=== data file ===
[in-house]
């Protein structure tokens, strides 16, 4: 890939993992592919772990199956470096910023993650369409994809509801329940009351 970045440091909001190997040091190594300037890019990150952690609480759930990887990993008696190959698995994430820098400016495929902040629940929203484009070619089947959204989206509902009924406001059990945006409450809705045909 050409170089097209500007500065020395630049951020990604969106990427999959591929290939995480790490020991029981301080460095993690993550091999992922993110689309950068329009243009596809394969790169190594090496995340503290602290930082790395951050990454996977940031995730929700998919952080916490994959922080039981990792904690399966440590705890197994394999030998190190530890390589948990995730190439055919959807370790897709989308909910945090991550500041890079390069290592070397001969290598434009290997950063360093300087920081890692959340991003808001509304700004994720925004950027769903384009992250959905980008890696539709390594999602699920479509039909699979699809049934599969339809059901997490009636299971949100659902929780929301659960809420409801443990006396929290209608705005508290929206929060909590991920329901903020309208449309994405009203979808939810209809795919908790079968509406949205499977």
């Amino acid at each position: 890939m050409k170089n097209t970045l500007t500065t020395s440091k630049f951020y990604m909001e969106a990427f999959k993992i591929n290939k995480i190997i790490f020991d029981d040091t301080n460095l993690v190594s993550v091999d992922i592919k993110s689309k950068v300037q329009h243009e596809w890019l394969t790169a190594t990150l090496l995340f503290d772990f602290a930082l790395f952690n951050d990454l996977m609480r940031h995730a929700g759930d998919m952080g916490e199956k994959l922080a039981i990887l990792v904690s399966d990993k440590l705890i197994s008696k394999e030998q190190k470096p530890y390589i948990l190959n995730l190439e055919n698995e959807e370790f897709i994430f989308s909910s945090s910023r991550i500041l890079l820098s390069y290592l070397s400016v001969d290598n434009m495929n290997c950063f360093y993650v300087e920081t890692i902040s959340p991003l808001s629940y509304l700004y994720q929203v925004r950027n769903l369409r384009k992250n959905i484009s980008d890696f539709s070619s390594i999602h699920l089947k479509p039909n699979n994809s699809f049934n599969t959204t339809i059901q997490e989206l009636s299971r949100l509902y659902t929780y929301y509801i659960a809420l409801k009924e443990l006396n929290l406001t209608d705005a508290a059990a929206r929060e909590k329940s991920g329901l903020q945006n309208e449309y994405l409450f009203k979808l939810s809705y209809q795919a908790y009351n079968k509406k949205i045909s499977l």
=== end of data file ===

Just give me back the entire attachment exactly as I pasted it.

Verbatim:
[in-house]
């Protein structure tokens, strides 16, 4: 890939993992592919772990199956470096910023993650369409994809509801329940009351 970045440091909001190997040091190594300037890019990150952690609480759930990887990993008696190959698995994430820098400016495929902040629940929203484009070619089947959204989206509902009924406001059990945006409450809705045909 050409170089097209500007500065020395630049951020990604969106990427999959591929290939995480790490020991029981301080460095993690993550091999992922993110689309950068329009243009596809394969790169190594090496995340503290602290930082790395951050990454996977940031995730929700998919952080916490994959922080039981990792904690399966440590705890197994394999030998190190530890390589948990995730190439055919959807370790897709989308909910945090991550500041890079390069290592070397001969290598434009290997950063360093300087920081890692959340991003808001509304700004994720925004950027769903384009992250959905980008890696539709390594999602699920479509039909699979699809049934599969339809059901997490009636299971949100659902929780929301659960809420409801443990006396929290209608705005508290929206929060909590991920329901903020309208449309994405009203979808939810209809795919908790079968509406949205499977």
């Amino acid at each position: 890939m050409k170089n097209t970045l500007t500065t020395s440091k630049f951020y990604m909001e969106a990427f999959k993992i591929n290939k995480i190997i790490f020991d029981d040091t301080n460095l993690v190594s993550v091999d992922i592919k993110s689309k950068v300037q329009h243009e596809w890019l394969t790169a190594t990150l090496l995340f503290d772990f602290a930082l790395f952690n951050d990454l996977m609480r940031h995730a929700g759930d998919m952080g916490e199956k994959l922080a039981i990887l990792v904690s399966d990993k440590l705890i197994s008696k394999e030998q190190k470096p530890y390589i948990l190959n995730l190439e055919n698995e959807e370790f897709i994430f989308s909910s945090s910023r991550i500041l890079l820098s390069y290592l070397s400016v001969d290598n434009m495929n290997c950063f360093y993650v300087e920081t890692i902040s959340p991003l808001s629940y509304l700004y994720q929203v925004r950027n769903l369409r384009k992250n959905i484009s980008d890696f539709s070619s390594i999602h699920l089947k479509p039909n699979n994809s699809f049934n599969t959204t339809i059901q997490e989206l009636s299971r949100l509902y659902t929780y929301y509801i659960a809420l409801k009924e443990l006396n929290l406001t209608d705005a508290a059990a929206r929060e909590k329940s991920g329901l903020q945006n309208e449309y994405l409450f009203k979808l939810s809705y209809q795919a908790y009351n079968k509406k949205i045909s499977l």